Thursday, May 13, 2021

Wildlife advocate John Davis to join Adirondack Council

John DavisThe Adirondack Council hired John Davis, a renowned national wildlife advocate with Adirondack conservation experience, to advocate for wild land restoration and reconnected wildlife pathways that have been disturbed by roads, buildings and other obstacles, to benefit nature and communities.

Davis served as Conservation Director of the Council from 2005 till 2011.  He rejoins the staff as Rewilding Advocate.

“We are very pleased to welcome John Davis back after a decade away from our offices,” said Executive Director William C. Janeway.  “We and others have kept tabs on John’s work as he helped to introduce the idea of ‘rewilding’ to the national lexicon. He has been all over North America talking about it and we are excited to add him to our talented and growing conservation team.”

“It is a privilege to bring John, a renowned rewilding expert, back onto the Conservation team to add capacity and expertise to our efforts,” said Vice President for Conservation Megan Phillips. “His experience and vision will amplify the Council’s voice as a strong advocate for the wild character of the Park and the myriad species that call this national treasure home, as a complement to our efforts with others to foster more vibrant human communities.”

“New York’s great Adirondack Park can one day see all its native wildlife return to healthy numbers, with habitat connections – both within and beyond the Park – that remain intact,” Davis said.  “It won’t happen overnight, and it won’t happen on its own. Wildness needs nurturing. And wildness is good for wildlife and people.”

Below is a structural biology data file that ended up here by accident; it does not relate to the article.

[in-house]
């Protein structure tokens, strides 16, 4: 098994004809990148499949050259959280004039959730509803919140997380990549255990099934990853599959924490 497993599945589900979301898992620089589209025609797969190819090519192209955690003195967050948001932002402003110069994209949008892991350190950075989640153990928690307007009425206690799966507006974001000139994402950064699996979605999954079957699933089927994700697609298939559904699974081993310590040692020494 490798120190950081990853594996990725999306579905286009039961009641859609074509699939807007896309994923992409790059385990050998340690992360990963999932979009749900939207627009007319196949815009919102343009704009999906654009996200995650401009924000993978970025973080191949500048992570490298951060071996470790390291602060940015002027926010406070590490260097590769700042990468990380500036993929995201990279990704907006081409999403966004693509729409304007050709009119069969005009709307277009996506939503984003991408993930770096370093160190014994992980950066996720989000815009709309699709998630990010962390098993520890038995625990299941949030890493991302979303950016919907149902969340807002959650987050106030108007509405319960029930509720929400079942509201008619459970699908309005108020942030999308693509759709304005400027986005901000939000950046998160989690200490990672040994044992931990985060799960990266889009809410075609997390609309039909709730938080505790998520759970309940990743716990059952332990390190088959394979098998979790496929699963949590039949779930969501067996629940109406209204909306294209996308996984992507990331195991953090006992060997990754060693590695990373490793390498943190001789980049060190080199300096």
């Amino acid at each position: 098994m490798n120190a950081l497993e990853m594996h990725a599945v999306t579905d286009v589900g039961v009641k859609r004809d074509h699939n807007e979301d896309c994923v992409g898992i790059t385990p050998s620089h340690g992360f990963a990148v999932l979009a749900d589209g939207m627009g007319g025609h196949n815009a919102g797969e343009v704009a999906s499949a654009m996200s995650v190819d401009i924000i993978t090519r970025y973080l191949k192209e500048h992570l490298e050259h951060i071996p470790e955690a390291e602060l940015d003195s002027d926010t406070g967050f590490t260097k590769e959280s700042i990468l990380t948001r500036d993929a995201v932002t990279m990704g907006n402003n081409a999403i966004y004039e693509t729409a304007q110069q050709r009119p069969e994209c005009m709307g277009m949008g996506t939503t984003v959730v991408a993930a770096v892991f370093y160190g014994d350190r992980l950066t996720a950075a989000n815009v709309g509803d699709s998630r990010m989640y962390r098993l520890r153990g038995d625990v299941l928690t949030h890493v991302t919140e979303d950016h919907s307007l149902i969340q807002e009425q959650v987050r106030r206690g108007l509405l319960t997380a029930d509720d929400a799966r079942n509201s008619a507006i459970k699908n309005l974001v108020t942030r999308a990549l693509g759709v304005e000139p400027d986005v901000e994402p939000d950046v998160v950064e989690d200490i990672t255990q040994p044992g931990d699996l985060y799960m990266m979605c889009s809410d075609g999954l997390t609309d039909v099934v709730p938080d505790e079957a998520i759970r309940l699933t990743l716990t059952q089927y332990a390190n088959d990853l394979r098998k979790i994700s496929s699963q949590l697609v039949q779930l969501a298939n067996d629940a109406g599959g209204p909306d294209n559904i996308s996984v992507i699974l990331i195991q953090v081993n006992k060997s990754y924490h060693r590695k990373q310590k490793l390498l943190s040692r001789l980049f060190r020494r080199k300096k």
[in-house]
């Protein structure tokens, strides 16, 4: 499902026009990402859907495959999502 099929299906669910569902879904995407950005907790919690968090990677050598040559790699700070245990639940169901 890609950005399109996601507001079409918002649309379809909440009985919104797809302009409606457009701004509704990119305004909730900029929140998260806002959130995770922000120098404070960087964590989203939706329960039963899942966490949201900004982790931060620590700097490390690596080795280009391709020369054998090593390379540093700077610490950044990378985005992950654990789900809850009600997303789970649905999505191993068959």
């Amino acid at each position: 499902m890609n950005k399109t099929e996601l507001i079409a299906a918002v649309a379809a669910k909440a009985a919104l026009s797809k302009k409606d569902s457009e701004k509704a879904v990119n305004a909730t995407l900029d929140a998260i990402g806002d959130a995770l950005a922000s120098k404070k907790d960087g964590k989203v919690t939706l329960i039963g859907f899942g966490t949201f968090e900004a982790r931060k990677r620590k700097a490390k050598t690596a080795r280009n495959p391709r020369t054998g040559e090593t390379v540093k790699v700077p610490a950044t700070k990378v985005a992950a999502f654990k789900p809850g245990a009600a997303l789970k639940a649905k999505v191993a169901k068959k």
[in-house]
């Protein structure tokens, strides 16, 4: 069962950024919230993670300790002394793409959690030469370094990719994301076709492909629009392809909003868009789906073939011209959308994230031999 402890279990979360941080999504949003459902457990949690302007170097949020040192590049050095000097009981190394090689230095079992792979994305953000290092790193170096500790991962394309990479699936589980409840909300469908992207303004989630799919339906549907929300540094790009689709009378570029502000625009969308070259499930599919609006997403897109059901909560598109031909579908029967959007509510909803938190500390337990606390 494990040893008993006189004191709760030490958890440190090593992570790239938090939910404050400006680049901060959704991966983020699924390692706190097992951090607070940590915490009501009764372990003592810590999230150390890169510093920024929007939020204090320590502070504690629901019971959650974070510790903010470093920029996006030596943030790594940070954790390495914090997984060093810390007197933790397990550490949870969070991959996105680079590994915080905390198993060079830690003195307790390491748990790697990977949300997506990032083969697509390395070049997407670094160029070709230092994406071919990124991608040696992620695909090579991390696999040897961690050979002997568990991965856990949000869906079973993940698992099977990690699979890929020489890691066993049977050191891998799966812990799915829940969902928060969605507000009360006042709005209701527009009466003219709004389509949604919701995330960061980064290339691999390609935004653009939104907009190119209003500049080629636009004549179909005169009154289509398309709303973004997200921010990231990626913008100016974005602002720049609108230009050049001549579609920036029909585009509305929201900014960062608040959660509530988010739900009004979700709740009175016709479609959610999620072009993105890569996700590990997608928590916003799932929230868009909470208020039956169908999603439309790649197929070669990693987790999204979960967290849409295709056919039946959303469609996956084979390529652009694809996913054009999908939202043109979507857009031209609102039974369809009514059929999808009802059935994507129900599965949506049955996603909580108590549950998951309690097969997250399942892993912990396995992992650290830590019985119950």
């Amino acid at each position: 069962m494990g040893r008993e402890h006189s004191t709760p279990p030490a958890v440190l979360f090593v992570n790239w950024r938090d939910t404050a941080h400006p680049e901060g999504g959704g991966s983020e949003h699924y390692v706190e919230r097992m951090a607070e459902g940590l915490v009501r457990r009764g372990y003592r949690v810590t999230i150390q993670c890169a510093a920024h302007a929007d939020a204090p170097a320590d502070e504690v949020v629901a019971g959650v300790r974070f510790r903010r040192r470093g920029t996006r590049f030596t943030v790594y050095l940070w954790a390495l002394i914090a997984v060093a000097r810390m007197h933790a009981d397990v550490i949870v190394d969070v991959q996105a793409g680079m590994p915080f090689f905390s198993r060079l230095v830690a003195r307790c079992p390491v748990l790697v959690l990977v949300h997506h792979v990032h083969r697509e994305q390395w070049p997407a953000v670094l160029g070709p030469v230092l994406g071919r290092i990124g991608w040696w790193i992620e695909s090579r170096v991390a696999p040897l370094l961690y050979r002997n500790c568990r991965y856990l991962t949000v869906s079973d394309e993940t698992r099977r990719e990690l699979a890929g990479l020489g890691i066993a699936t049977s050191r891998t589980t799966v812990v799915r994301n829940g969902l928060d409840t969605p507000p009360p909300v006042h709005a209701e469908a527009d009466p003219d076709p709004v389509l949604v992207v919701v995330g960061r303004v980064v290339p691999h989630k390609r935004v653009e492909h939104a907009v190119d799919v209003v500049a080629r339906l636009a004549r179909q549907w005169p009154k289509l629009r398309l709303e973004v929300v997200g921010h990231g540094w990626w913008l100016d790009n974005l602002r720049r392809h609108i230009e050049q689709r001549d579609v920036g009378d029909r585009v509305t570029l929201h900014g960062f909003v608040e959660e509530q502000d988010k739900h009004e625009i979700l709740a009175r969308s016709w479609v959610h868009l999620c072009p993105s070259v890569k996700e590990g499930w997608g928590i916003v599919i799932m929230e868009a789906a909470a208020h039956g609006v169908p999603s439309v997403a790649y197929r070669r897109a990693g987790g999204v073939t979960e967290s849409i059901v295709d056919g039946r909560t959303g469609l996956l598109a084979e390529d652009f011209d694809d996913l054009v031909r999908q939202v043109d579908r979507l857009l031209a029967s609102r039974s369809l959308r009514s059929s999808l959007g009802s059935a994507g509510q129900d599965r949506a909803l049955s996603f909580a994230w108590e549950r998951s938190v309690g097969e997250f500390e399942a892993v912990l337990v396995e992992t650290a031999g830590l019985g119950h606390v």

John will retain his complementary position as Executive Director of The Rewilding Institute, which serves the conservation community by promoting strategies to restore wildlife and wilderness throughout North America and the world.  Together, the Adirondack Council and Rewilding Institute will apply on the ground the rewilding principles increasingly recognized as essential to averting extinction of local natives and climate crises.

“The Rewilding Institute welcomes this great opportunity to work with one of the most powerful conservation groups in the country to ground the rewilding principles we’ve been promoting for many years,” said Rewilding Institute president Susan Morgan.  “Together, the Council and Rewilding will help make Adirondack Park a successful global model of coexistence between people and wildlife, including species eliminated or diminished by past human activity, like puma, gray wolf, and salmon.”

The Council was sad to lose Davis in 2011, as he departed to pursue national advocacy opportunities. Davis began a series of wildway explorations that, together with his ongoing land stewardship in Adirondack Park (including with Adirondack Land Trust, Eddy Foundation, and Northeast Wilderness Trust) has helped inform his conservation perspectives.